Corona Round-Up: Government secures support for mink compensation package
The government has a cross-party majority in place to approve its 18.8 billion kroner compensation deal for the mink farmers.
Its party Socialdemokratiet, left-wing allies Radikale and SF were joined by blue bloc parties Venstre and Liberal Alliance following lengthy negotiations.
Close to 12 billion for breeders
The deal compensates farmers for their culled animals, awards bonuses to those who were quick, and takes into account other future lost earnings (2022-2030) as well as damage sustained by buildings. The fur breeders will share around 10.9-11.9 billion kroner.
Feed producers, auction houses and distributors are also compensated.
Too much, too little, say dissenting parties
Some 60 million kroner has been set aside for the breeders who want to resume their business once the ban runs out at the end of 2021 – both Konservate and Dansk Folkeparti complained the pool should have been larger.
Enhedslisten, meanwhile, said the package was too expensive.
Fast tests more effective than previously thought – study
The 15-minute COVID-19 tests are more accurate than previously assumed, according to a new study carried out by Rigshospitalet, the Capital Region’s Emergency Preparedness centre and Statens Serum Institut. Previously the SSI study had suggested the tests only detect 56 percent of those infected, but the new study shows it is in fact 70 percent. The 15-minute test is conducted using a cotton swab that has been thrust into the nose instead of the mouth.
Ten-day isolation a likely requirement from February 3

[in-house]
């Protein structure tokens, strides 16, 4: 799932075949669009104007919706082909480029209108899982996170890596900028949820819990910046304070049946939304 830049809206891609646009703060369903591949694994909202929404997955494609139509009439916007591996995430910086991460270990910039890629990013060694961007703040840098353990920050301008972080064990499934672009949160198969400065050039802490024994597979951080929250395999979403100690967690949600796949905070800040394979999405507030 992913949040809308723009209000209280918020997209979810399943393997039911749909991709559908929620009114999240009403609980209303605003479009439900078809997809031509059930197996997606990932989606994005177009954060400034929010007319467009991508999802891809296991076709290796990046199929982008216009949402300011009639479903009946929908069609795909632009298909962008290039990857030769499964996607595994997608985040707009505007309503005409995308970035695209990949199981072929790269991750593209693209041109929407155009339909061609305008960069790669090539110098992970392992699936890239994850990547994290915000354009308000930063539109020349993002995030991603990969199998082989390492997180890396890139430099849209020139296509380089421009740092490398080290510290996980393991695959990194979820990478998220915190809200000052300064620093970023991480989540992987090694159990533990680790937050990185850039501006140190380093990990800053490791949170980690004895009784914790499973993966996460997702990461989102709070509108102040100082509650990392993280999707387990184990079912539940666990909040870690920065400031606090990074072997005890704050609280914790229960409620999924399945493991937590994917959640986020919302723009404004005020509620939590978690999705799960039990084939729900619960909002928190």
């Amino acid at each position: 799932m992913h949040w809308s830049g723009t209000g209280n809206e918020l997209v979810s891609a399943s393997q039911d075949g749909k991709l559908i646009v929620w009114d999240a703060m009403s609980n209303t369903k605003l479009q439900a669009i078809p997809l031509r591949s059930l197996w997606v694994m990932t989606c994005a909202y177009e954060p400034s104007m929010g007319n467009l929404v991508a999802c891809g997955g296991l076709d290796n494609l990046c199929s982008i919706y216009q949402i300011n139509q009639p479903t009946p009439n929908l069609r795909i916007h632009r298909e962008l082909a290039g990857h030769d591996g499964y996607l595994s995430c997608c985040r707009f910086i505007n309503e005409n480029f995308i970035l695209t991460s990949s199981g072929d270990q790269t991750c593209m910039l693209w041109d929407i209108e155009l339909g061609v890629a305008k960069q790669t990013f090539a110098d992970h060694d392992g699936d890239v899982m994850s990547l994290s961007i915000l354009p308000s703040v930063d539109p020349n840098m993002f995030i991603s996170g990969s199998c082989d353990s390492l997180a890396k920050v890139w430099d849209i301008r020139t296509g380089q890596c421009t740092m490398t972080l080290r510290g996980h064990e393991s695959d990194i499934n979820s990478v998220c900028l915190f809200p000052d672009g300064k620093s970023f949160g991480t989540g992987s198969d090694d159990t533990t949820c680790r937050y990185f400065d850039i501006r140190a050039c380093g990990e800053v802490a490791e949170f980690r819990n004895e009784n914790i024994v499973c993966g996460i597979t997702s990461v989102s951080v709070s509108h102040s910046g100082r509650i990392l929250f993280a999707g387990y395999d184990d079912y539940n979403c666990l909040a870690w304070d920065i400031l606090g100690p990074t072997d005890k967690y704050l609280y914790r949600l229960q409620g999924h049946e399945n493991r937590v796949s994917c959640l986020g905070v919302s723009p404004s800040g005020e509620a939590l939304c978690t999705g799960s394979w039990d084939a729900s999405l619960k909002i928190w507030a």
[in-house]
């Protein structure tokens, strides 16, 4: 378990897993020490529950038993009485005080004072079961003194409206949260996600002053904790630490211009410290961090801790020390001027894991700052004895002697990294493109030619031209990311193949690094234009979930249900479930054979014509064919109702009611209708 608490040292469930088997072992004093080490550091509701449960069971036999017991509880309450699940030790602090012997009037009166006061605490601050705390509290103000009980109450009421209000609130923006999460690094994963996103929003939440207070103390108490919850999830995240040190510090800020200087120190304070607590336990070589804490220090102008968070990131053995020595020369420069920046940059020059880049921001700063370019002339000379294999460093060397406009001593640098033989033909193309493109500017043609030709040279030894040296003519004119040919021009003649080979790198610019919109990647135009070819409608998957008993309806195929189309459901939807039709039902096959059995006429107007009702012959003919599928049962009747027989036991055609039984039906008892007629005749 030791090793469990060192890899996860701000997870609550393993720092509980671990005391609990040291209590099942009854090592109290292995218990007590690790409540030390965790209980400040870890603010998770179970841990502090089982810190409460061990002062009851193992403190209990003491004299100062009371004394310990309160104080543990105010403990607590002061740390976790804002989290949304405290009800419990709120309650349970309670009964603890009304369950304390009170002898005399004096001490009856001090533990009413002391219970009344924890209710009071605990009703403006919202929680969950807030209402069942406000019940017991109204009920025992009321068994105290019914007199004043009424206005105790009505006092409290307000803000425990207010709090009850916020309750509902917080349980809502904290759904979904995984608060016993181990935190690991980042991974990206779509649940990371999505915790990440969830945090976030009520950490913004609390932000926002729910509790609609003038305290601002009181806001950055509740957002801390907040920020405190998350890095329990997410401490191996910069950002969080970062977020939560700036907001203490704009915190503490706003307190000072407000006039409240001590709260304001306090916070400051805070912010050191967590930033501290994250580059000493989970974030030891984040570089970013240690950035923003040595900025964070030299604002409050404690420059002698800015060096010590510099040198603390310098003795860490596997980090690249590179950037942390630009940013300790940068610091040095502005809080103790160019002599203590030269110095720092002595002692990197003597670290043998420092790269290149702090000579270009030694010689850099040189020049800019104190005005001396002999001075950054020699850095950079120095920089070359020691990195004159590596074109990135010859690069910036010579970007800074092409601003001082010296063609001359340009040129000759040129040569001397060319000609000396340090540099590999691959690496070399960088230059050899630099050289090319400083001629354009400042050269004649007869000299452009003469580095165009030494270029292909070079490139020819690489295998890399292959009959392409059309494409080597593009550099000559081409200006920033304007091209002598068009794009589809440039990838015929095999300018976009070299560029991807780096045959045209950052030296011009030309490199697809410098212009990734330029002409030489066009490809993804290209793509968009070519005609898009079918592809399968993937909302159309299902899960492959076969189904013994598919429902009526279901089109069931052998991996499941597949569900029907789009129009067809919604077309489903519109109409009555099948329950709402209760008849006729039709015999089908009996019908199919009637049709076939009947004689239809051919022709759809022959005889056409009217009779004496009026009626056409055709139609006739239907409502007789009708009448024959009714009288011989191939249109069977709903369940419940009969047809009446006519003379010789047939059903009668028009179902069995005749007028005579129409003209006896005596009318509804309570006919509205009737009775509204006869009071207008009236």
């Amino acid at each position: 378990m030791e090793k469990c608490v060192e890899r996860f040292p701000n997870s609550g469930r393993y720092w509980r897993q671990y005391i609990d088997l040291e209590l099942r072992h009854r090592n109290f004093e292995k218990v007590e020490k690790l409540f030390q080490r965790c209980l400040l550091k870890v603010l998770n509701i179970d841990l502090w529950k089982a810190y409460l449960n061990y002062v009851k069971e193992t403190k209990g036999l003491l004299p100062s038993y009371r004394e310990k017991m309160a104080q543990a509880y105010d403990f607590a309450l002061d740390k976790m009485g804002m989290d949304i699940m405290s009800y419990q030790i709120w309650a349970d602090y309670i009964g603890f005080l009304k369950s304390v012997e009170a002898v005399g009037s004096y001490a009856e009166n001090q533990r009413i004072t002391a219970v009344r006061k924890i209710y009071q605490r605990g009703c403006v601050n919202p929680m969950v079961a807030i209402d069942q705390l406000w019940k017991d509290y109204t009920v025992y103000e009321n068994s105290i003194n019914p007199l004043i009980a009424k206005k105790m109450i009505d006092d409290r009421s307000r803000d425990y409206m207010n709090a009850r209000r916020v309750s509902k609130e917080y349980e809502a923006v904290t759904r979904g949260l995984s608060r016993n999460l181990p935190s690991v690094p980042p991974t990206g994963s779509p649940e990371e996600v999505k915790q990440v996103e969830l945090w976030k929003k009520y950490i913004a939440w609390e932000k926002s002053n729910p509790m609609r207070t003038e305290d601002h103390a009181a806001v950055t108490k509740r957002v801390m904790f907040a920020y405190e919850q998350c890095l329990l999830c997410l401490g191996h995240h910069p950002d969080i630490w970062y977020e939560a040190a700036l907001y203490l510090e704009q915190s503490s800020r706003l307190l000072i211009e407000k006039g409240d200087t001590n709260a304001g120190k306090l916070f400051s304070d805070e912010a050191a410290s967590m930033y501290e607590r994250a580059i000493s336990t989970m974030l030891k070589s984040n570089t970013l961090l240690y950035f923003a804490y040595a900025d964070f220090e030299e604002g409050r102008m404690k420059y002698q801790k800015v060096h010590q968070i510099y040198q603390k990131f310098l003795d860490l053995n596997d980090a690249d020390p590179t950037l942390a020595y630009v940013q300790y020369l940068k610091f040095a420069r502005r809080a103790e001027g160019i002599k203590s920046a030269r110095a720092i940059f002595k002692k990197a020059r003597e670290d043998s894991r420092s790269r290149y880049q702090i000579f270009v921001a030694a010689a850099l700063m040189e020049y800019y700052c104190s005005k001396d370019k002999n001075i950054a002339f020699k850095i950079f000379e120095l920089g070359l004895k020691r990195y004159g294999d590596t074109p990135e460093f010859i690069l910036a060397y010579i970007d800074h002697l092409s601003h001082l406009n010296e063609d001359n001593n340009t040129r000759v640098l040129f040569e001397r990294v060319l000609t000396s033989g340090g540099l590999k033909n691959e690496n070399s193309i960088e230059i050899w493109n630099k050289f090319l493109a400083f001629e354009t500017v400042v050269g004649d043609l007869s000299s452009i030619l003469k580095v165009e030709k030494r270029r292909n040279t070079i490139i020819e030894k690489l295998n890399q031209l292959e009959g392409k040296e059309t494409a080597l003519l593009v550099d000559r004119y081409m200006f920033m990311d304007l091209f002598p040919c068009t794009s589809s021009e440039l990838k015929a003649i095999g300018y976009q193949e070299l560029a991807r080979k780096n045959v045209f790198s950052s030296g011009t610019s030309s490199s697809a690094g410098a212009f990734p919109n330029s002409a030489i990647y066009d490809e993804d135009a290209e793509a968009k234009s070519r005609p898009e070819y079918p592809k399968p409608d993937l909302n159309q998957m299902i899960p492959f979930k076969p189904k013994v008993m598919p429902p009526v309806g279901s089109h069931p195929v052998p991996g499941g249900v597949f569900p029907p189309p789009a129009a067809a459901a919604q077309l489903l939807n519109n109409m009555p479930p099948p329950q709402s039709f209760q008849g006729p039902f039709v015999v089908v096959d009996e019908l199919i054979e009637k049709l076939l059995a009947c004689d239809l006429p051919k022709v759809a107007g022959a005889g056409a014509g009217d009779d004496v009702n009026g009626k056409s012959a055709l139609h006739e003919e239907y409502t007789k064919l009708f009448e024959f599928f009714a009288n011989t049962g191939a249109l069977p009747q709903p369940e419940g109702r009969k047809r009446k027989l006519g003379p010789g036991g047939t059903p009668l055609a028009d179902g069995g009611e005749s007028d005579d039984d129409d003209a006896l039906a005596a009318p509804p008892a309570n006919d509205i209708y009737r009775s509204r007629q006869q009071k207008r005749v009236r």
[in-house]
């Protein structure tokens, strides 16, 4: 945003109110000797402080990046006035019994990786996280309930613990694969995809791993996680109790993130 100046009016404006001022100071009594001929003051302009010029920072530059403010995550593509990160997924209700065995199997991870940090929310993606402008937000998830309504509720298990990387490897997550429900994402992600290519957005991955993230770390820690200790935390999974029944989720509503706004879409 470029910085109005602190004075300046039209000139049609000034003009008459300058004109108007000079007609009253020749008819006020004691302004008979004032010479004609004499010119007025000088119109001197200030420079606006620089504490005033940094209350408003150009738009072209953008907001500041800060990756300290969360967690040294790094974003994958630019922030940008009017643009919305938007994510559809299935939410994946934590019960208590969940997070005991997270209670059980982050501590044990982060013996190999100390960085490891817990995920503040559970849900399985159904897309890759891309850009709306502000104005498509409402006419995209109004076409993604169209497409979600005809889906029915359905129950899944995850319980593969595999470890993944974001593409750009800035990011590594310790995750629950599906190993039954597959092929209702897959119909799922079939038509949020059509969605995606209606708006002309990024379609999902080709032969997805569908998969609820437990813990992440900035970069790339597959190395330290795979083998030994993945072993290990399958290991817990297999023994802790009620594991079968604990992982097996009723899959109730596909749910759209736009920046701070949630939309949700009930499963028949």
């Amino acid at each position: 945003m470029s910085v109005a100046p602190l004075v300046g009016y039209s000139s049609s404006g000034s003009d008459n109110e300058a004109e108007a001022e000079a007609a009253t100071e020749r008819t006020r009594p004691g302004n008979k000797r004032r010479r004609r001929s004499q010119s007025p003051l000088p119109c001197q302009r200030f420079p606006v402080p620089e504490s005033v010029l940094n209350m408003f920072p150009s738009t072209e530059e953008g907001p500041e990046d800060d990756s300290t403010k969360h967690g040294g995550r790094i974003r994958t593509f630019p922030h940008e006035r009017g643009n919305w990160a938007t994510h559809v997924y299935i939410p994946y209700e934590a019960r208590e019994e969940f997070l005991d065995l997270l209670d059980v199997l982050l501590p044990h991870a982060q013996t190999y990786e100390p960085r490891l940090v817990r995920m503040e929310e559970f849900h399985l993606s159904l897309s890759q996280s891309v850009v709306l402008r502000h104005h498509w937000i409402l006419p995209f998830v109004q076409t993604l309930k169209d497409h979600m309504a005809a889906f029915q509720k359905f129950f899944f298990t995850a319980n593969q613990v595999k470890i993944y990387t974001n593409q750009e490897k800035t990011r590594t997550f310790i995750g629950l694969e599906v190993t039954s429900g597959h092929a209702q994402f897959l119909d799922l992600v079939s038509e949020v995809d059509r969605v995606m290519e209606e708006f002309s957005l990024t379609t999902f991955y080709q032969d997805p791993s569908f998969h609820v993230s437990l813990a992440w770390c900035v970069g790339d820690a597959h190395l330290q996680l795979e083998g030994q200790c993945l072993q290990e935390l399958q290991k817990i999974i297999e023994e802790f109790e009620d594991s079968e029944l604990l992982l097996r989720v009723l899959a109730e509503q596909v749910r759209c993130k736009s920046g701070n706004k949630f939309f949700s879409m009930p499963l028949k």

There is broad parliamentary support for a new bill to increase demands for testing and isolation from those arriving in Denmark. With new variants threatening to take off, and the recent debacle in Dubai, most MPs back plans to require ten days of isolation, regardless of the results of their initial test. Further testing can reduce the period to four days. The bill will be tabled on January 28 by the health minister, Magnus Heunicke, and most likely come into force around February 3.
Brazilian variant hits the Faroes
A case of the Brazilian variant of the coronavirus has been detected in the Faroe Islands, reports DR. Perhaps worryingly, the person in question tested negative upon their arrival from Brazil, only to test positive six days later. However, the authorities are confident no other infections have taken place, which is just as well, as there are no restrictions on travelling from the islands to Denmark. The variant, which is said to be highly contagious, was first discovered in Manuas in Brazil in mid-December, and the pandemic is currently raging there.
Four South African variant cases now detected
The South African variant of COVID-19 was found in another three people in Denmark over the weekend. Two had been traveling in east Africa, the other in west Africa. The only other case of Variant B.1.351 so far detected in Denmark originated from Dubai.